Friday, May 2, 2014
Today Tomorrow Yesterday
So on that note as Seattle once again descended into madness after the march decided to have a bonfire. I say what good march doesn't end without a BBQ.
As they say pictures tell a thousand words. And these phots tell many more.
I see that once again the misinformaton train and the largely inert Seattle population other than the "hundreds" of "activists" aka angry kids and some actual protestors caused the Seattle police to have to man up in their riot gear on the sole 80 degree day we have had in some time. I could see where getting pissed off would be appropriate. Man black on a hot day and armour must be sweaty. It made those 9 arrests all worthwhile!
But the best part was the fact that the Mayor came up with his 7 year plan to raise the minimum working wage to a living one. And apparently it was Historic. Yes intertia in this day and age is historic and typical of Seattle.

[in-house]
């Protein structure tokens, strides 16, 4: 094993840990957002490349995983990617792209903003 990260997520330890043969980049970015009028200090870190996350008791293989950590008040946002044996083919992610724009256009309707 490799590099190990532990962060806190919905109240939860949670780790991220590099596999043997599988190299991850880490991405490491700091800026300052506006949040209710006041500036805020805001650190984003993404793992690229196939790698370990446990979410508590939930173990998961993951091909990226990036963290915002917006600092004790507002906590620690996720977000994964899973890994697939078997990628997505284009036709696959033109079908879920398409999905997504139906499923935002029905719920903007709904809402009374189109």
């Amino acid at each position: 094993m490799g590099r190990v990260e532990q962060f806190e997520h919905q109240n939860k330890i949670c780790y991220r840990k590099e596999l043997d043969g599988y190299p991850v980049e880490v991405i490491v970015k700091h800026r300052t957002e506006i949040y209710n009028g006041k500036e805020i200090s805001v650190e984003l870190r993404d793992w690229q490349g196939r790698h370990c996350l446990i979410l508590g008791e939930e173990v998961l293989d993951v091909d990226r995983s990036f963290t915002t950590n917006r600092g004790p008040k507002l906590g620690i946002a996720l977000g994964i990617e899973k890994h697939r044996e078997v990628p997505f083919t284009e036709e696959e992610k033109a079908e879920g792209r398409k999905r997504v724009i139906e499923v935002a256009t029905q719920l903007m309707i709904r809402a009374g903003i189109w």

Let's ask Mayor Murray on how well he is doing on Police reform? Oh wait that is going as well as his minium wage plan, as in nowhere. Hey this is a man who in 17 years in State legislature has one success to his belt - same sex marriage. As he is gay and also rode the tide of that movement from the national one I can see why he was elected, he is pretty inert guy.
Yes let me see if I can do my math here. I was hired at $10/hour and after 7 years I will get $15. That works out to what .72 cents an hour every year! Let's hope the fed doesn't do anything to affect the inflation rate from rising above current present day rates as that .07 rise will I am sure stave that off.
Murray unveils $15 minimum wage plan: ‘Historic moment for Seattle’
Posted on May 1, 2014 | By Joel Connelly